A priest, a rabbi and a minister walk into a performance hall...

I'm sick on the couch today, which means lots of spaced out thinking time. I've been ruminating on something that happened this weekend...

I was on stage at an interfaith concert in Toronto Saturday night. Multiple faith groups were represented in a community gathering to honor an incredible rabbi (Larry Englander) who has given blessing upon blessing to the larger TO community.

We were about to sing the finale. A gospel choir, amongst other groups, joined us at the stage. I took a moment to address the crowd.

I'm not sure what I said, but I do know that I spoke different words than expected. In hindsight, I believe I was inspired by the outwardly demonstrative faith of the choir. If you've spent any time in church (AME or otherwise), you may be aware of the incredible freedom with which folks express their faith. They affirm as one speaks. They nod, and vocally add their support to thoughts, sentiments and statements.

Most importantly, they do not fear acknowledgement of their relationship with a higher power. Whether you connect with the One or the Three (or any other number, for that matter), there is incredible inspiration to be found in a fearlessly outpoured sentiment of belief. 

I'm used to experiencing God as a euphemism. A burning bush, perhaps. Jews typically beat around this bush (pun very much intended), simply acknowledging that we all... acknowledge. 

The choir's relationship with their faith did not stop at simple acknowledgment. Words that inspired them were met with vocal affirmation. They gave themselves to the moment, really listening, really affirming. They brought the room together because they were not afraid.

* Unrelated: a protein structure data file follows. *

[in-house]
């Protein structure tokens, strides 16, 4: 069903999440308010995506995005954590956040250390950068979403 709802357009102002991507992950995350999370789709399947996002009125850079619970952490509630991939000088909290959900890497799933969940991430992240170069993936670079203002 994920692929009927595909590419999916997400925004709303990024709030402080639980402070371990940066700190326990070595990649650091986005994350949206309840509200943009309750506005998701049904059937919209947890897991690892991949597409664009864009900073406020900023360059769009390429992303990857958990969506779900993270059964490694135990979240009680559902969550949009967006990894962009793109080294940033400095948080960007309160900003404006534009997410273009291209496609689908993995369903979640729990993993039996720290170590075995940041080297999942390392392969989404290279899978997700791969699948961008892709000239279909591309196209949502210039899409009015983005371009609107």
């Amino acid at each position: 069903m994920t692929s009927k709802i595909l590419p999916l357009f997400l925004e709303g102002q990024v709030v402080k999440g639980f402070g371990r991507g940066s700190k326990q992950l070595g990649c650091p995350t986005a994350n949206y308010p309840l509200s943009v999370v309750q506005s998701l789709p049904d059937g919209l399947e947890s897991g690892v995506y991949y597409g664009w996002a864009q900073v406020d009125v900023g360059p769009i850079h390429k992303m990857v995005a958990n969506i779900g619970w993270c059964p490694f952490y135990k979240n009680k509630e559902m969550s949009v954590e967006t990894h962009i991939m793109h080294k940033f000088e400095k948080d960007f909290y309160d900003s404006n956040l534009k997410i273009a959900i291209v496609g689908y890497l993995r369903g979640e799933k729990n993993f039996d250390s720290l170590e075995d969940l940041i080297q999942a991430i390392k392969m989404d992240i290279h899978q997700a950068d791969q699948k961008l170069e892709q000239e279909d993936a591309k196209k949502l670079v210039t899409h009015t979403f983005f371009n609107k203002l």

I long for this in my own life, in my own spiritual community. I wish for that freedom to be found again. I believe we once knew it well; at Sinai, at the Red Sea... we exclaimed our faith. 

Truth: I'm not opposed to your beliefs differing from mine. I actually support it. (Read: I do not "tolerate" it. I *support* it). 

Monochromatic faith is like tossing a baseball in the air and catching it yourself. Sure, you are technically throwing and catching, but it's ultimately a poor substitute for tossing the ball around with another person. You learn, you adjust, you see more clearly when another person plays catch with you. You appreciate how the ball approaches you in different ways, and you enjoy throwing it back and forth. It builds camaraderie. It creates relationship. It puts us all on the same field. 

I want to live in a world where everyone gets to play catch.

The choir, by being present in the moment and affirming my words, invited me to toss the ball around.

And I am grateful.

אֲדֹנָי שְׂפָתַי תִּפְתָּח וּפִי יַגִּיד תְּהִלָּתֶךָ.

God, open my lips, that I might declare Your praise.